Inbound Logistics | April 2023

eld, McKinney says. The current generation of technology builders, in contrast, also brings experience in supply chain. “They can create business value and software that actually works,” McKinney adds. As deployments of these technologies expand, companies and supply chain organizations will want to adapt. “If companies are afraid of technology and automation and say, ‘We’ll do okay without going after it,’ they are not going to stay around,” Fleming says. n

tracking, ensure contract compliance, and promote ethical, sustainable sourcing. Despite predictions of growth in these technologies and credible claims that they can offer more streamlined, intelligent, and exible supply chains, some supply chain leaders are skeptical, often for good reason. “We have been promised automation and technology for a long time,” McKinney says. Yet many solutions have failed to meet their promises. One reason is that the individuals working on the technology often had limited experience in the supply chain

goods are heading in the same direction with carriers who are already driving that way, cutting both costs and the environmental impact of the shipments. Distributed ledger technology. Blockchain, or distributed ledger technology, is often associated with cryptocurrency, yet its applications can extend to the supply chain and logistics functions, as it offers increased traceability and tracking. Because of the way blockchain technology collects and stores information, it creates permanent, immutable records of transactions. This can improve product security and

We’ll see more automation, not just in terms of robotic process automation, but deeper use of machine learning and artificial intelligence to automate the decision-making that we currently rely on humans to perform. The technology has rapidly advanced over the past few years and the organizational acceptance is just starting to catch up. –Lachelle Buchanan, Vice President, Logility Decision intelligence will completely transform supply chain management, delivering a new competitive advantage by improving performance, making logistics more ecient and sustainable, and elevating customer service. This revolution has already started. Supply chains are using AI and machine learning technologies to automate decision- making, retaining a digital memory of decisions to build institutional knowledge and guide future decisions. –Fred Laluyaux, CEO, Aera Technology We’ll witness a tsunami of trusted data into the supply chain, enabling a level of visibility never before possible thanks to the incorporation of IoT, cloud, and blockchain. IoT will provide visibility into key parameters such as location, temperature, humidity, vibration, and more. Added to a trusted blockchain, this data will help automate chain-of-custody tracing. The Artificial intelligence will completely transform supply chain management in the next five years. From faster, smarter quoting and routing to better accuracy and productivity in the warehouse, AI has the potential to optimize every link in the supply chain. –Gabriel Ruz, Chief Innovation O„cer, Magaya Supply chain management will move through significant waves of digitization and AI-based automation. Operating closer to the edge and more in real-time, companies will continually assess their inventory and velocity automating replenishment and purchasing. adoption of cloud technologies stitches entire solutions together. –Karthik Ranjan, LoRa Cloud Solutions and Partnerships Leader, Semtech Negotiations based on projected volume and available o„ers will stream across systems with less and less human intervention required to connect supply and demand. Customer expectations will continue to grow in terms of product availability driving complex service level agreements to be monitored using IoT. The last mile will remain a major challenge as despite the best e„orts and technologies the number of uncontrolled variables represents a daunting challenge even five years into the future. –Jonah Ellin, Chief Product O„cer, 1010data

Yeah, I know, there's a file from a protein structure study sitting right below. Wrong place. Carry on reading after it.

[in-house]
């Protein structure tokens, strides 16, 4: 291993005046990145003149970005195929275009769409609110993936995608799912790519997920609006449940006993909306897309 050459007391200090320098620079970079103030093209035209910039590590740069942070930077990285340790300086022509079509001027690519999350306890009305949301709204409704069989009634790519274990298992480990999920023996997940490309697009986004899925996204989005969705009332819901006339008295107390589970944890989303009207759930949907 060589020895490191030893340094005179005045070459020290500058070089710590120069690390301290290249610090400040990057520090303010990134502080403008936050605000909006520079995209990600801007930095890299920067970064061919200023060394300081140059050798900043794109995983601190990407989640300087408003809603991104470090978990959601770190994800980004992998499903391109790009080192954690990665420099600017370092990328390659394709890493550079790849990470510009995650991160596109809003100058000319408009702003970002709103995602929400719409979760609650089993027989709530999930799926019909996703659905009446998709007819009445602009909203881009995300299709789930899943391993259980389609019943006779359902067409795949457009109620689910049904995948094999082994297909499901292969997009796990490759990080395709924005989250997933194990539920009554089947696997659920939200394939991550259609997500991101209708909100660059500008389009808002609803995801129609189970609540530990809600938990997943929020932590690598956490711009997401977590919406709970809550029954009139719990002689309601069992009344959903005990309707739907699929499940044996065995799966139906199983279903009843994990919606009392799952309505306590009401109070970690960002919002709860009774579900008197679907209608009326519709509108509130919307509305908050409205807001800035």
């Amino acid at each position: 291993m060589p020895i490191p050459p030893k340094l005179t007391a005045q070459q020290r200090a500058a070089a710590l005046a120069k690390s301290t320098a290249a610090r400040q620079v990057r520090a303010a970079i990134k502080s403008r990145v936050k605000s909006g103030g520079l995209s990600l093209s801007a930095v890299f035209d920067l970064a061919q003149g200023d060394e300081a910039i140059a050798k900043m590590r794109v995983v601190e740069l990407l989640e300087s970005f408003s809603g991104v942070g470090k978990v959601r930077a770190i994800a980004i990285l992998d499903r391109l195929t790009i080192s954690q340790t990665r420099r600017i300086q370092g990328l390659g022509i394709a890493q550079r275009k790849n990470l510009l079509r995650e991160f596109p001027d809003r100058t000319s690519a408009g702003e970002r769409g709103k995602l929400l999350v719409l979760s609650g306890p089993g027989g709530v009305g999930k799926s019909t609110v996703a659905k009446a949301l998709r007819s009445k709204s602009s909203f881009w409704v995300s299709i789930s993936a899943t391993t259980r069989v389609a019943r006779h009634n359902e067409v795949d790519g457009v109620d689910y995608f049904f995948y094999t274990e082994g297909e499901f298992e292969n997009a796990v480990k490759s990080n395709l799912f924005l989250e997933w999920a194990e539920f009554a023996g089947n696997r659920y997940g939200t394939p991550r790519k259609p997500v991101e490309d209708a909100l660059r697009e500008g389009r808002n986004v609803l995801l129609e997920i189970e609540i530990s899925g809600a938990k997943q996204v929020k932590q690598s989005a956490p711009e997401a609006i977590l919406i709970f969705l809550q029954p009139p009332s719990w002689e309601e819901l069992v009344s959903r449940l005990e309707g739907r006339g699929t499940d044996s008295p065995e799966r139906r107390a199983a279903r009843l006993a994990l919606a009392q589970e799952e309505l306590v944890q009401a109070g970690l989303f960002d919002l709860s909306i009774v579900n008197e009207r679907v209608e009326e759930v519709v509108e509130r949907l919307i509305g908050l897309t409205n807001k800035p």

April 2023 • Inbound Logistics 53

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